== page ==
I am delighted that blogger Deidra Riggs is here to grace my space today. Welcome, Deidra!
It happens nearly every time I’m in a crowd. The Jazz Festival downtown, a train platform, a concert or conference in a massive arena. When walking through crowds at the airport in Chicago, or San Antonio, or Denver, or New York, or wherever it is my travels have taken me I hear myself think, “All of these people…all of these thousands of people, and I’ve never met a single one.” If my husband is with me, I say it out loud.
“What?” he asks me, trying to maneuver his roller bag through the sea of feet in pumps and platform shoes and patent-leather Stacy Adams or plain old flip-flops. Everyone. Going somewhere.
“Oh, you know,” I say, “the same old thing. God knows every single person here, and I’ve never seen them before in my life.”
“Yep,” he’ll say. “He does.”
On the trips I take solo, walking through those crowds, I often get an overwhelming sense of just how much love God has for us, and how much He has invested in every single story.
Other times, I find myself at a stoplight in the town where I live. I’m waiting for the light to turn green, wondering what to cook for dinner, when someone walks in front of my car, crossing the street from one corner to the other.
I look at the way she holds her purse, or the way his wallet makes an impression in the back pocket of his Levi’s 501 jeans, or the way she flicks the ashes from her cigarette, or the way the collar of his plaid shirt lies flat against the nape of his neck, and — just like that — I’m knocked off-kilter by the stories I don’t know. I ask God to keep her safe, and hold him close, and shore up their stories before the calendar turns too many pages.
I eat a giant hamburger, and then go back for one-half more because the guy in charge of the grill has outdone himself. Overhead, two airplanes fly in formation, and in the yard two of the young men kick a soccer ball back and forth. It’s a church cook-out, and this group is still getting to know each other. They are young — part of that age group researchers say are leaving the church. I’m all for research. But this is real life, and these are real people with real stories to tell.
We eat grilled jalepeno peppers stuffed with cheese, and jell-o salad with banana slices suspended inside, and we chew on asparagus right from the grill. There are introductions between those who have not yet met, and I wipe up the drink I spilled on the patio. When the last brownie has been eaten, the group moves inside to sit in overstuffed couches beneath the ceiling fan.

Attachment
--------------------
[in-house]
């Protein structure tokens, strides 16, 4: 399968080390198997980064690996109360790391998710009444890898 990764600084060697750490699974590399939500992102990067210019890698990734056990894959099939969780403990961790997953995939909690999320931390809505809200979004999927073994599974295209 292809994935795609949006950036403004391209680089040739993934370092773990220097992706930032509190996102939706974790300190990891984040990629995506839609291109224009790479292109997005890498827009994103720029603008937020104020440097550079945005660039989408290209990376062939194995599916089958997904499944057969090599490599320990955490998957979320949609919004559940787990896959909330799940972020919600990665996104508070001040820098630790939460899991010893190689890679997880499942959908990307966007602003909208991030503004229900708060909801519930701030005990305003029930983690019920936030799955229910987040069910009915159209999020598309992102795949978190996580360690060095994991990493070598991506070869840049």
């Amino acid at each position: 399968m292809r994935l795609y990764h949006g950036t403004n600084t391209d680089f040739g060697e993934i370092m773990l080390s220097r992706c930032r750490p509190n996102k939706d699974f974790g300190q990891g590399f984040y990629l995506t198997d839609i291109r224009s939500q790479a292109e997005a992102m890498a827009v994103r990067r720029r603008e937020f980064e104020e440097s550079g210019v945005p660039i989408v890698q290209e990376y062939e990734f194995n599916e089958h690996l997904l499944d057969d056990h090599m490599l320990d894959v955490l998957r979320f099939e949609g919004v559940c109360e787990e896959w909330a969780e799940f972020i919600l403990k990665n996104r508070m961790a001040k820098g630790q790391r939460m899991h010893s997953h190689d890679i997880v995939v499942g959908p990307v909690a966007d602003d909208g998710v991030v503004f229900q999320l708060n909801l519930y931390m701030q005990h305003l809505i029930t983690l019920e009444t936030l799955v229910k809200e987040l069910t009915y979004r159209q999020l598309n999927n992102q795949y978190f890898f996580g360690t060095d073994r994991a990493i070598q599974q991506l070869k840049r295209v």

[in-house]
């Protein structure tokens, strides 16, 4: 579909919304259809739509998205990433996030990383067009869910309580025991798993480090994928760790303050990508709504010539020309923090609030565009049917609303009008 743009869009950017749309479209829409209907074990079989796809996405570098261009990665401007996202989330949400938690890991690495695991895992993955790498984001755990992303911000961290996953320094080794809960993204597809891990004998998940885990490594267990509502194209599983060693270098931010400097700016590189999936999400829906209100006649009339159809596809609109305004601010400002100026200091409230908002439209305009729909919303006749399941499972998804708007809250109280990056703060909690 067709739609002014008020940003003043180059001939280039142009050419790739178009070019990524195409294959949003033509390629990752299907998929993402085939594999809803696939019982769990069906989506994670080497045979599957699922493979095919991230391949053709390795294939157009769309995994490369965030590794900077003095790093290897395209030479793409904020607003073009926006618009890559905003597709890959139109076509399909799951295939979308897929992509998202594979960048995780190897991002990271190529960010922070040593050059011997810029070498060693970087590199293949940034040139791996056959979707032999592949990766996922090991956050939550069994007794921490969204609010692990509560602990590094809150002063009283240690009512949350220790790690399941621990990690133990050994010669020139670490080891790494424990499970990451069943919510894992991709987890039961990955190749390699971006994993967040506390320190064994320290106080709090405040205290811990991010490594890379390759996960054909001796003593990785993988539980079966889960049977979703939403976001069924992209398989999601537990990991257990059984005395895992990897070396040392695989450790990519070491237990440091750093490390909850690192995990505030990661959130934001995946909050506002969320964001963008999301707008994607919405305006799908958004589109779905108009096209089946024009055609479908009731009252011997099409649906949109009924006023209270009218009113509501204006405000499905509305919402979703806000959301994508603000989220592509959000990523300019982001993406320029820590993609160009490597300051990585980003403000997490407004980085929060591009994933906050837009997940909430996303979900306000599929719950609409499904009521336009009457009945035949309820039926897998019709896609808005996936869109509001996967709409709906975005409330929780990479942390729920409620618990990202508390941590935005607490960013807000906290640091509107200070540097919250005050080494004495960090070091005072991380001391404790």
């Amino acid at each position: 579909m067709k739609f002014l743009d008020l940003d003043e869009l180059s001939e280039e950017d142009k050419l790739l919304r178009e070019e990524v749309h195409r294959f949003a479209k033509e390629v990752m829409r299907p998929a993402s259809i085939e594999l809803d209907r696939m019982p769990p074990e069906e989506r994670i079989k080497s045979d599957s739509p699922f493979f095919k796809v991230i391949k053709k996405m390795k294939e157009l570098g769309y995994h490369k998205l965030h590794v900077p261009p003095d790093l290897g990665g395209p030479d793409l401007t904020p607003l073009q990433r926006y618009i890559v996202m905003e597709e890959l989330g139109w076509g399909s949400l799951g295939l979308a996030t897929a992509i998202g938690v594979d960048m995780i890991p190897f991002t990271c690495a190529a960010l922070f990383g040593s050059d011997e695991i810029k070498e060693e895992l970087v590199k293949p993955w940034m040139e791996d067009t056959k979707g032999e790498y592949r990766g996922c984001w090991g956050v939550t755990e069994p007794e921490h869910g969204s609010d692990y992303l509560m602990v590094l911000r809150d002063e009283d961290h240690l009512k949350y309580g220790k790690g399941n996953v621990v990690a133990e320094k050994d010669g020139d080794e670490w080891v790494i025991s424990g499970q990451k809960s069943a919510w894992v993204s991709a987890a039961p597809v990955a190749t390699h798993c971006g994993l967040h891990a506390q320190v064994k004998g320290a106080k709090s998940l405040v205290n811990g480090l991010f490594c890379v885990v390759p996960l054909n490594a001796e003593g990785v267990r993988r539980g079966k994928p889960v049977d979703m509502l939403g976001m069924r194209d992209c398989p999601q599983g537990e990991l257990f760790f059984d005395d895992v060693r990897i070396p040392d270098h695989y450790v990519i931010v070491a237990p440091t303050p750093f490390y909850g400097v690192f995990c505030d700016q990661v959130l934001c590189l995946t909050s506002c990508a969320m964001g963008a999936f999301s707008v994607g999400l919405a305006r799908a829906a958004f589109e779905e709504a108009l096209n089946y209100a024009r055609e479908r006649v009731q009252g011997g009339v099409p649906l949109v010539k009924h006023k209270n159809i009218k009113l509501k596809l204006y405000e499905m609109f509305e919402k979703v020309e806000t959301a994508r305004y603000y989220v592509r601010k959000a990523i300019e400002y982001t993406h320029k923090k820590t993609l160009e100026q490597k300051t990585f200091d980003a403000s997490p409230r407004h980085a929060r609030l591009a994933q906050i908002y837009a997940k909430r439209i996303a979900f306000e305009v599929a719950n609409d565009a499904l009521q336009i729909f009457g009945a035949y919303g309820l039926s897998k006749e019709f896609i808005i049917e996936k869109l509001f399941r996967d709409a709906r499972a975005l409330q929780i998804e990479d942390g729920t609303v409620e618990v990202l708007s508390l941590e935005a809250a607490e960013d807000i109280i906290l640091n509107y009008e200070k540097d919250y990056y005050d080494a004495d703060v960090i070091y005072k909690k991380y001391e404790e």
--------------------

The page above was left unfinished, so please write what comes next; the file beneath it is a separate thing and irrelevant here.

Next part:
Tonight, the plan is for each of us to tell our story. There are ten of us, and we are told we can pass when it’s our turn. No pressure. No obligation. But no one passes. And the sun has dropped below the rooftops of the house across the street when the last story has been told. And I feel as I’ve been given a gift like rubies in a platinum ring and I want to slip it around my finger — the finger with the blood line that runs straight to my heart.
Across the table, my friend is helping me get ready for a speech I have to give. “When a speaker says, ‘Let me tell you a story,’ what happens to the audience?” she asks me. I nod at her. She puts her elbows on the table in front of her, and then she puts the fingers of her left hand into the palm of her right hand.
I get it.
“Stories are so powerful,” I answer. “They draw us right in.”
“Just like Jesus…and all His stories,” my friend answers.
And now I’m nodding because I really do get it.
Be generous with your story, I hear in my heart. Or maybe it’s my soul. It’s that very same place that spills over when I’m in the airport or sitting in my car, waiting for the light to turn green, or under a ceiling fan with a gift of platinum and rubies dancing in my ears.
Your story? It is platinum and rubies. Your story can change the world.
Deidra Riggs is a writer and speaker. She serves as managing editor at TheHighCalling.org, and is a monthly contributor to incourage.me. As president and owner of JumpingTandem, she invites people to the table by producing retreats, conversations, and other events designed to inspire individuals to pursue the dream(s) God has uniquely designed for them. Deidra also facilitates conversations which encourage churches and church leaders to increase their understanding of different races, cultures, and ethnicities. You can connect with Deidra at her blog, deidrariggs.com. Deidra is married to Harry Riggs. They are the parents of two adult children, and the happy renters of an empty nest.